When I first read Jason Shiga’s Meanwhile, I thought it was a clever idea. Though I thought the form would have been easier to follow on a computer screen, I recognized that much of the charm came from the fact that it wasn’t. Still, when I found out that Andrew Plotkin was working on an iOS implementation, I was excited to see how the adaptation compared to the codex version.

Interacting with the narrative on the iPad feels very natural. All of the story’s panels are contained in a single sprawling map. The current panel illuminates while the rest of the map darkens around it. Tapping on the panel moves you to the next panel or decision. At any time, the reader can select to browse the entire map, and can select any panel to begin the story from there.

The background doesn’t darken very much, so distraction and temptation from other panels is constant. At first I took objection. Surely, the digital platform allowed the author to force the reader to follow the panels as they were intended. But the distraction of possibilities of alternate pages and panels is also present in the original; at any time, a reader can flip to a new page and start the story from there. In that respect, the fact that the reader is free to explore the entire map is a deliberate release of control that could have been more rigidly enforced by the author or implementor—a good decision in keeping with the spirit of the original codex. Where the book controled how visible the consequences of choices were by hiding them on another page, the iPad interface analogously hides consequences with zooming when necessary. My only complaint is that I think the legibility might benefit from the map being more closely-zoomed by default. This problem is easily fixed with pinch zoom, but moving to the next panel automatically resumes the default zoom level.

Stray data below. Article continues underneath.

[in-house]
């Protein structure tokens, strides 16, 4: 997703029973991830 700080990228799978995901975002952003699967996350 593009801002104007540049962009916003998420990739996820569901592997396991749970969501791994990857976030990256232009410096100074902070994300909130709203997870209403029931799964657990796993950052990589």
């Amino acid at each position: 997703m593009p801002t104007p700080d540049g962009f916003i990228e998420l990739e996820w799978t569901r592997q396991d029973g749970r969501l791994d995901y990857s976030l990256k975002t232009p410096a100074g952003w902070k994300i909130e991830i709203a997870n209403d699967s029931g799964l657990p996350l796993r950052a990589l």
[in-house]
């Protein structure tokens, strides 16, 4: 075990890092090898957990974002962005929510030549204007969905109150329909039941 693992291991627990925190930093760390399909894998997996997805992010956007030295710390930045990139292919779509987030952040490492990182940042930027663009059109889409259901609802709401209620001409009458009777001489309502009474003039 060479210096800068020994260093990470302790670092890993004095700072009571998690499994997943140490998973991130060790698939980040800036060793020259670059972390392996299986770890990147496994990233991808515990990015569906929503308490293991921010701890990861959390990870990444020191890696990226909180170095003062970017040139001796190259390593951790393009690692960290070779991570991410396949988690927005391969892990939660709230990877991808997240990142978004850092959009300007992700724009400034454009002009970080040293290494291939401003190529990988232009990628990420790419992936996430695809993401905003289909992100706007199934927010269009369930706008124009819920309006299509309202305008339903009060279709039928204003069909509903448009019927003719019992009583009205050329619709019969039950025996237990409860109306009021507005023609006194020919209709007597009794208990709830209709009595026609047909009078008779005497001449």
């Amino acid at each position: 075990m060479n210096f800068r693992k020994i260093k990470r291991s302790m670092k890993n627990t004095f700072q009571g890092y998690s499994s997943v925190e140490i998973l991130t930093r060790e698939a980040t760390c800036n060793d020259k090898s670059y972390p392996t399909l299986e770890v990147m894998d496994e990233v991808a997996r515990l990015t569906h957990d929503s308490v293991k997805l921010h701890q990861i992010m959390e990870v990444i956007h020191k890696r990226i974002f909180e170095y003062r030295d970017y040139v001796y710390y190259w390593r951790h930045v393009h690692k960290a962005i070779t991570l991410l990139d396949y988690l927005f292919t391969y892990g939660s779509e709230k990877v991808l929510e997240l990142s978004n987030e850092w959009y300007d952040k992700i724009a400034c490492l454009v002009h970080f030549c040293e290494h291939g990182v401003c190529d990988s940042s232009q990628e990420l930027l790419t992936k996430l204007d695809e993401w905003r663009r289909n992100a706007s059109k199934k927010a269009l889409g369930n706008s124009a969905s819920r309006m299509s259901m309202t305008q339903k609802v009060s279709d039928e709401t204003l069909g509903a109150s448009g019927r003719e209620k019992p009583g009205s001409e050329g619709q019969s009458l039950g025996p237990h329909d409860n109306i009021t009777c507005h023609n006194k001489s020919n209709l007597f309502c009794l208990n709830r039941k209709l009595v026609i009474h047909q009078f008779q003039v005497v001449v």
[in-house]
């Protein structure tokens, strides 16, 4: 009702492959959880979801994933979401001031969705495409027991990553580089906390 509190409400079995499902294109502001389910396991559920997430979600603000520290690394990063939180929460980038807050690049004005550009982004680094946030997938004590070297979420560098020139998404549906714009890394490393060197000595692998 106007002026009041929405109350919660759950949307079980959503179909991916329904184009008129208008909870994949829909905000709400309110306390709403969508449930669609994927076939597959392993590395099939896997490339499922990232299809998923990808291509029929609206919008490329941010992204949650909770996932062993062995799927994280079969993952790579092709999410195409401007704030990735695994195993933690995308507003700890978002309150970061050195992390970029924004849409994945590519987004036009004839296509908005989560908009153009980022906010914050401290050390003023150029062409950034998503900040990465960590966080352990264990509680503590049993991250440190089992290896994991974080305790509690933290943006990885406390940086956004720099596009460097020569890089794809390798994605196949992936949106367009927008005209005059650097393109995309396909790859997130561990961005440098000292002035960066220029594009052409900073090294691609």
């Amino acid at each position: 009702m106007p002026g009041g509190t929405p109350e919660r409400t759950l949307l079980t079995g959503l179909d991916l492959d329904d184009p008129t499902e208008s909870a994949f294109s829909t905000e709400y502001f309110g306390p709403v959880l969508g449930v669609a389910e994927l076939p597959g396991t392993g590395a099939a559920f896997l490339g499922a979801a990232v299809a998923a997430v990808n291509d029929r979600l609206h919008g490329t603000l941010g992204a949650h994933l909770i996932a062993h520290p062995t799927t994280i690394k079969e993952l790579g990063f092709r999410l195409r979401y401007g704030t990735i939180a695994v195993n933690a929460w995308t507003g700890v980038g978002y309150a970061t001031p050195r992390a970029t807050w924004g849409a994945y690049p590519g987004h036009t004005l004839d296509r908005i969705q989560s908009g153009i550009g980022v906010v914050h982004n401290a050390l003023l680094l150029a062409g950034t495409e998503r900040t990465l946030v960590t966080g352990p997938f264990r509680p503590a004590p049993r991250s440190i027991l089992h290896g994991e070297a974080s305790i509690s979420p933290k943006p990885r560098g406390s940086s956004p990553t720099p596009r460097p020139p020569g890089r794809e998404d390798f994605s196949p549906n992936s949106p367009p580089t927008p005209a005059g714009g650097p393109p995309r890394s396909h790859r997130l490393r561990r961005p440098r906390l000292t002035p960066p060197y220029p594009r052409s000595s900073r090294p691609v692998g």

Zooming issues aside, Meanwhile uses Scott McCloud’s idea of the infinite canvas to good effect. McCloud points out that the space-as-time metaphor can be better used digital comics because authors can make temporally distant events also physically distant without the fear of wasting paper. The narrative of alternate timelines benefits from the events being laid out on the same screen to give the whole work a feel of simultaneity.